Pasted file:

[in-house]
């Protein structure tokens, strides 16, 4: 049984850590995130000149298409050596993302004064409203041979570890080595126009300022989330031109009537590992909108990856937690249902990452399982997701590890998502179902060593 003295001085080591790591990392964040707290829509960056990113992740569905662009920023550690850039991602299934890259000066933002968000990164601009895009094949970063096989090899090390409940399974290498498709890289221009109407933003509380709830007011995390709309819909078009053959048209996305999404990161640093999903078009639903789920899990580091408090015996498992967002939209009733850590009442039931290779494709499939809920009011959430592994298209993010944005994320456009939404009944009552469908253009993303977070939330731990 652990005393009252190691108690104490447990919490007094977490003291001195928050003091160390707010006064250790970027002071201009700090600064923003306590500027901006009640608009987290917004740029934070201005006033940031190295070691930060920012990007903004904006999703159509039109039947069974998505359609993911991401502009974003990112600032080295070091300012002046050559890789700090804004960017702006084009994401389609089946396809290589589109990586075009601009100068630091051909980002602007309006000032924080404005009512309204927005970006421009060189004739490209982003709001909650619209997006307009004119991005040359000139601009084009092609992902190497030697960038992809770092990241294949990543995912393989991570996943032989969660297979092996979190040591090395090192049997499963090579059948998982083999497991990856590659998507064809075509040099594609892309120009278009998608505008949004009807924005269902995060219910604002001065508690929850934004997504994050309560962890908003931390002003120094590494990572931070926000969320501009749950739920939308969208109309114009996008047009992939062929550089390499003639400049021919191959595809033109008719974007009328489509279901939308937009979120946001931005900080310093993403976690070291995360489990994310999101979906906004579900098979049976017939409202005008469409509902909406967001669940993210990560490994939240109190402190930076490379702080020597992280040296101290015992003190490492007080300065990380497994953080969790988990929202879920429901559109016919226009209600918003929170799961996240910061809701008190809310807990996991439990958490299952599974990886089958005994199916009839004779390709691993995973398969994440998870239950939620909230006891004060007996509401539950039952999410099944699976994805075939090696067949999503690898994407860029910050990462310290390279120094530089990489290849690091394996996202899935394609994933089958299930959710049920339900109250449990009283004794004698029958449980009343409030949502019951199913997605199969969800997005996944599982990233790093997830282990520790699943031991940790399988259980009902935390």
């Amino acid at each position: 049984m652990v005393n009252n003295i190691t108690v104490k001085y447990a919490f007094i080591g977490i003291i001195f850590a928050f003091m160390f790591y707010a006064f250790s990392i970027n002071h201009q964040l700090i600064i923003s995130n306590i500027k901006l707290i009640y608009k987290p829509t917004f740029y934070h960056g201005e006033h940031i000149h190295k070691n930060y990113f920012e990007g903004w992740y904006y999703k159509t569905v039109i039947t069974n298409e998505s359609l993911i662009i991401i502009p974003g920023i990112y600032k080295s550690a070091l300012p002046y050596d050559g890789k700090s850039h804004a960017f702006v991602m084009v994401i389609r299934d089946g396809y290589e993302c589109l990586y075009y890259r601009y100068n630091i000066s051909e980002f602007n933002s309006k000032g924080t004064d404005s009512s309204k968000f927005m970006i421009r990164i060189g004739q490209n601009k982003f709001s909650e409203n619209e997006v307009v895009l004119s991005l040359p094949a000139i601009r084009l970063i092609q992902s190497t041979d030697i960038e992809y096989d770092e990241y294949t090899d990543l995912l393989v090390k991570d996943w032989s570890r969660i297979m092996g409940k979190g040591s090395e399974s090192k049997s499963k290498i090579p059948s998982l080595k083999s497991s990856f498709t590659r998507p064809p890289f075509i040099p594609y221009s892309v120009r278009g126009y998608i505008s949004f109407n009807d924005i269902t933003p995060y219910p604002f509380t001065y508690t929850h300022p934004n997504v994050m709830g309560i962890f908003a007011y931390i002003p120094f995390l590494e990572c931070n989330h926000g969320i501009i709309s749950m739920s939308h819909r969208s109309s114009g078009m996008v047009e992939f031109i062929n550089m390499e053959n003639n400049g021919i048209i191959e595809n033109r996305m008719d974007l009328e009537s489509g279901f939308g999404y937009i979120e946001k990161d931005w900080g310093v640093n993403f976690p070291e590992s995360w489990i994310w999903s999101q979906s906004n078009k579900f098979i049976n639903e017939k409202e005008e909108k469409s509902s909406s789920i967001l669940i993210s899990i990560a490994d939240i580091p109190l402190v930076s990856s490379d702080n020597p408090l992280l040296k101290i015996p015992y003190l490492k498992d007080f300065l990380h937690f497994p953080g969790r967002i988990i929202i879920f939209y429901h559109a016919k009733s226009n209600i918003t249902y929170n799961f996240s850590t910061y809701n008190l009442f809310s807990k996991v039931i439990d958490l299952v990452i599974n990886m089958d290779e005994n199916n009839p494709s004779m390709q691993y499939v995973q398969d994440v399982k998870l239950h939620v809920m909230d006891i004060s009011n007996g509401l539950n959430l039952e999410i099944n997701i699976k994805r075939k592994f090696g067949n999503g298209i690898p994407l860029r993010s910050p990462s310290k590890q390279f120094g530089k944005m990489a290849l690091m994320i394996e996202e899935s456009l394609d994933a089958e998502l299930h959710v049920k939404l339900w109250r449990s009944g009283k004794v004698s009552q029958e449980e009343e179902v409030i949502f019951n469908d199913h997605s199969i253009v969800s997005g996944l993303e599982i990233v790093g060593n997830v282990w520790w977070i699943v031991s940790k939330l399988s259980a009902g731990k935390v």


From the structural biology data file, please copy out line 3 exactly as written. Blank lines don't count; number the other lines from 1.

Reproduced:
């Amino acid at each position: 049984m652990v005393n009252n003295i190691t108690v104490k001085y447990a919490f007094i080591g977490i003291i001195f850590a928050f003091m160390f790591y707010a006064f250790s990392i970027n002071h201009q964040l700090i600064i923003s995130n306590i500027k901006l707290i009640y608009k987290p829509t917004f740029y934070h960056g201005e006033h940031i000149h190295k070691n930060y990113f920012e990007g903004w992740y904006y999703k159509t569905v039109i039947t069974n298409e998505s359609l993911i662009i991401i502009p974003g920023i990112y600032k080295s550690a070091l300012p002046y050596d050559g890789k700090s850039h804004a960017f702006v991602m084009v994401i389609r299934d089946g396809y290589e993302c589109l990586y075009y890259r601009y100068n630091i000066s051909e980002f602007n933002s309006k000032g924080t004064d404005s009512s309204k968000f927005m970006i421009r990164i060189g004739q490209n601009k982003f709001s909650e409203n619209e997006v307009v895009l004119s991005l040359p094949a000139i601009r084009l970063i092609q992902s190497t041979d030697i960038e992809y096989d770092e990241y294949t090899d990543l995912l393989v090390k991570d996943w032989s570890r969660i297979m092996g409940k979190g040591s090395e399974s090192k049997s499963k290498i090579p059948s998982l080595k083999s497991s990856f498709t590659r998507p064809p890289f075509i040099p594609y221009s892309v120009r278009g126009y998608i505008s949004f109407n009807d924005i269902t933003p995060y219910p604002f509380t001065y508690t929850h300022p934004n997504v994050m709830g309560i962890f908003a007011y931390i002003p120094f995390l590494e990572c931070n989330h926000g969320i501009i709309s749950m739920s939308h819909r969208s109309s114009g078009m996008v047009e992939f031109i062929n550089m390499e053959n003639n400049g021919i048209i191959e595809n033109r996305m008719d974007l009328e009537s489509g279901f939308g999404y937009i979120e946001k990161d931005w900080g310093v640093n993403f976690p070291e590992s995360w489990i994310w999903s999101q979906s906004n078009k579900f098979i049976n639903e017939k409202e005008e909108k469409s509902s909406s789920i967001l669940i993210s899990i990560a490994d939240i580091p109190l402190v930076s990856s490379d702080n020597p408090l992280l040296k101290i015996p015992y003190l490492k498992d007080f300065l990380h937690f497994p953080g969790r967002i988990i929202i879920f939209y429901h559109a016919k009733s226009n209600i918003t249902y929170n799961f996240s850590t910061y809701n008190l009442f809310s807990k996991v039931i439990d958490l299952v990452i599974n990886m089958d290779e005994n199916n009839p494709s004779m390709q691993y499939v995973q398969d994440v399982k998870l239950h939620v809920m909230d006891i004060s009011n007996g509401l539950n959430l039952e999410i099944n997701i699976k994805r075939k592994f090696g067949n999503g298209i690898p994407l860029r993010s910050p990462s310290k590890q390279f120094g530089k944005m990489a290849l690091m994320i394996e996202e899935s456009l394609d994933a089958e998502l299930h959710v049920k939404l339900w109250r449990s009944g009283k004794v004698s009552q029958e449980e009343e179902v409030i949502f019951n469908d199913h997605s199969i253009v969800s997005g996944l993303e599982i990233v790093g060593n997830v282990w520790w977070i699943v031991s940790k939330l399988s259980a009902g731990k935390v």